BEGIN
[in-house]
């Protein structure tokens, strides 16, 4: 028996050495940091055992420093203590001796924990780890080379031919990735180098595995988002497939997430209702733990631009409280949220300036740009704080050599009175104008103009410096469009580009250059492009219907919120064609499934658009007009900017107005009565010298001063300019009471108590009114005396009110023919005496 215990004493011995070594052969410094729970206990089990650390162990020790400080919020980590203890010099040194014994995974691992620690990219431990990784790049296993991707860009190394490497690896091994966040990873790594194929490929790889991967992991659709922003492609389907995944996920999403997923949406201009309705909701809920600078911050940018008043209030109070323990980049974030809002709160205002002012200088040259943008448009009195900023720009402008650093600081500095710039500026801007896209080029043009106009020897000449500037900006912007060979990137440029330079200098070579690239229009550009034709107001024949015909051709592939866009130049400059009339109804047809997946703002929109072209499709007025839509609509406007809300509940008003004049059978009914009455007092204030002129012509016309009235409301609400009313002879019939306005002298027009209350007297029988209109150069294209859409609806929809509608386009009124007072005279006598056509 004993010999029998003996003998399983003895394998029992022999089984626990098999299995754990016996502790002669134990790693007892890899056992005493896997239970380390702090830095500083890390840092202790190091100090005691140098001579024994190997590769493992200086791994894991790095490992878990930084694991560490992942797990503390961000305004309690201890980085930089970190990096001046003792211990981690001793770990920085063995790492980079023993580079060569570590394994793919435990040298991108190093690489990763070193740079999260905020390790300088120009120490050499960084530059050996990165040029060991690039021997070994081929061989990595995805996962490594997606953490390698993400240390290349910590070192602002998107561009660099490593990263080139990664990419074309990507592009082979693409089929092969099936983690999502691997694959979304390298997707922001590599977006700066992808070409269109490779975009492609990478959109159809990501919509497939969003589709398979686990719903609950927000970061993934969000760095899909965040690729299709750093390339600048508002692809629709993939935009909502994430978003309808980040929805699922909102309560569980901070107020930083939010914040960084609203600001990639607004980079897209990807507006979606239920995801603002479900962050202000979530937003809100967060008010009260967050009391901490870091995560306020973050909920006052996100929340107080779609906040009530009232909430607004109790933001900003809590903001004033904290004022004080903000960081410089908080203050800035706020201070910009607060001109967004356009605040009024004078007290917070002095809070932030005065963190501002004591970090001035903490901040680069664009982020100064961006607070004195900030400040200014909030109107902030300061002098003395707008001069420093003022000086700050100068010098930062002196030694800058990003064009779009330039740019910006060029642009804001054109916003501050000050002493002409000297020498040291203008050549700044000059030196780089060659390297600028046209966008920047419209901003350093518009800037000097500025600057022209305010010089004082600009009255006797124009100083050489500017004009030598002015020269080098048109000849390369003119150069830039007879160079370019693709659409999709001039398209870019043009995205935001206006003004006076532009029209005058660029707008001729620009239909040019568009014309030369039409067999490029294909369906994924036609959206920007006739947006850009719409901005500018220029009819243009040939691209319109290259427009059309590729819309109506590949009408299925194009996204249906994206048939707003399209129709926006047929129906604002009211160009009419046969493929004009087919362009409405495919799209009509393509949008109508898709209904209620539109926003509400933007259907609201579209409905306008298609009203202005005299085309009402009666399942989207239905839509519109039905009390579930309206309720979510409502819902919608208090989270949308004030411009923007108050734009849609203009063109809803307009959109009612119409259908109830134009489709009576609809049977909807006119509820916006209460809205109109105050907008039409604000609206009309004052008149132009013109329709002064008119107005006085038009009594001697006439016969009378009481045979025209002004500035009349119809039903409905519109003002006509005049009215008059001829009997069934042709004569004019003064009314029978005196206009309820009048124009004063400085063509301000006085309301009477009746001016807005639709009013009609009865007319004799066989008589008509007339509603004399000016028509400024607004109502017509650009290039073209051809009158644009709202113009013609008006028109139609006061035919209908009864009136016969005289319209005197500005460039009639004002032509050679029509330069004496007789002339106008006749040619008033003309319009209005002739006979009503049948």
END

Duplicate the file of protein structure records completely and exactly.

[in-house]
């Protein structure tokens, strides 16, 4: 028996050495940091055992420093203590001796924990780890080379031919990735180098595995988002497939997430209702733990631009409280949220300036740009704080050599009175104008103009410096469009580009250059492009219907919120064609499934658009007009900017107005009565010298001063300019009471108590009114005396009110023919005496 215990004493011995070594052969410094729970206990089990650390162990020790400080919020980590203890010099040194014994995974691992620690990219431990990784790049296993991707860009190394490497690896091994966040990873790594194929490929790889991967992991659709922003492609389907995944996920999403997923949406201009309705909701809920600078911050940018008043209030109070323990980049974030809002709160205002002012200088040259943008448009009195900023720009402008650093600081500095710039500026801007896209080029043009106009020897000449500037900006912007060979990137440029330079200098070579690239229009550009034709107001024949015909051709592939866009130049400059009339109804047809997946703002929109072209499709007025839509609509406007809300509940008003004049059978009914009455007092204030002129012509016309009235409301609400009313002879019939306005002298027009209350007297029988209109150069294209859409609806929809509608386009009124007072005279006598056509 004993010999029998003996003998399983003895394998029992022999089984626990098999299995754990016996502790002669134990790693007892890899056992005493896997239970380390702090830095500083890390840092202790190091100090005691140098001579024994190997590769493992200086791994894991790095490992878990930084694991560490992942797990503390961000305004309690201890980085930089970190990096001046003792211990981690001793770990920085063995790492980079023993580079060569570590394994793919435990040298991108190093690489990763070193740079999260905020390790300088120009120490050499960084530059050996990165040029060991690039021997070994081929061989990595995805996962490594997606953490390698993400240390290349910590070192602002998107561009660099490593990263080139990664990419074309990507592009082979693409089929092969099936983690999502691997694959979304390298997707922001590599977006700066992808070409269109490779975009492609990478959109159809990501919509497939969003589709398979686990719903609950927000970061993934969000760095899909965040690729299709750093390339600048508002692809629709993939935009909502994430978003309808980040929805699922909102309560569980901070107020930083939010914040960084609203600001990639607004980079897209990807507006979606239920995801603002479900962050202000979530937003809100967060008010009260967050009391901490870091995560306020973050909920006052996100929340107080779609906040009530009232909430607004109790933001900003809590903001004033904290004022004080903000960081410089908080203050800035706020201070910009607060001109967004356009605040009024004078007290917070002095809070932030005065963190501002004591970090001035903490901040680069664009982020100064961006607070004195900030400040200014909030109107902030300061002098003395707008001069420093003022000086700050100068010098930062002196030694800058990003064009779009330039740019910006060029642009804001054109916003501050000050002493002409000297020498040291203008050549700044000059030196780089060659390297600028046209966008920047419209901003350093518009800037000097500025600057022209305010010089004082600009009255006797124009100083050489500017004009030598002015020269080098048109000849390369003119150069830039007879160079370019693709659409999709001039398209870019043009995205935001206006003004006076532009029209005058660029707008001729620009239909040019568009014309030369039409067999490029294909369906994924036609959206920007006739947006850009719409901005500018220029009819243009040939691209319109290259427009059309590729819309109506590949009408299925194009996204249906994206048939707003399209129709926006047929129906604002009211160009009419046969493929004009087919362009409405495919799209009509393509949008109508898709209904209620539109926003509400933007259907609201579209409905306008298609009203202005005299085309009402009666399942989207239905839509519109039905009390579930309206309720979510409502819902919608208090989270949308004030411009923007108050734009849609203009063109809803307009959109009612119409259908109830134009489709009576609809049977909807006119509820916006209460809205109109105050907008039409604000609206009309004052008149132009013109329709002064008119107005006085038009009594001697006439016969009378009481045979025209002004500035009349119809039903409905519109003002006509005049009215008059001829009997069934042709004569004019003064009314029978005196206009309820009048124009004063400085063509301000006085309301009477009746001016807005639709009013009609009865007319004799066989008589008509007339509603004399000016028509400024607004109502017509650009290039073209051809009158644009709202113009013609008006028109139609006061035919209908009864009136016969005289319209005197500005460039009639004002032509050679029509330069004496007789002339106008006749040619008033003309319009209005002739006979009503049948």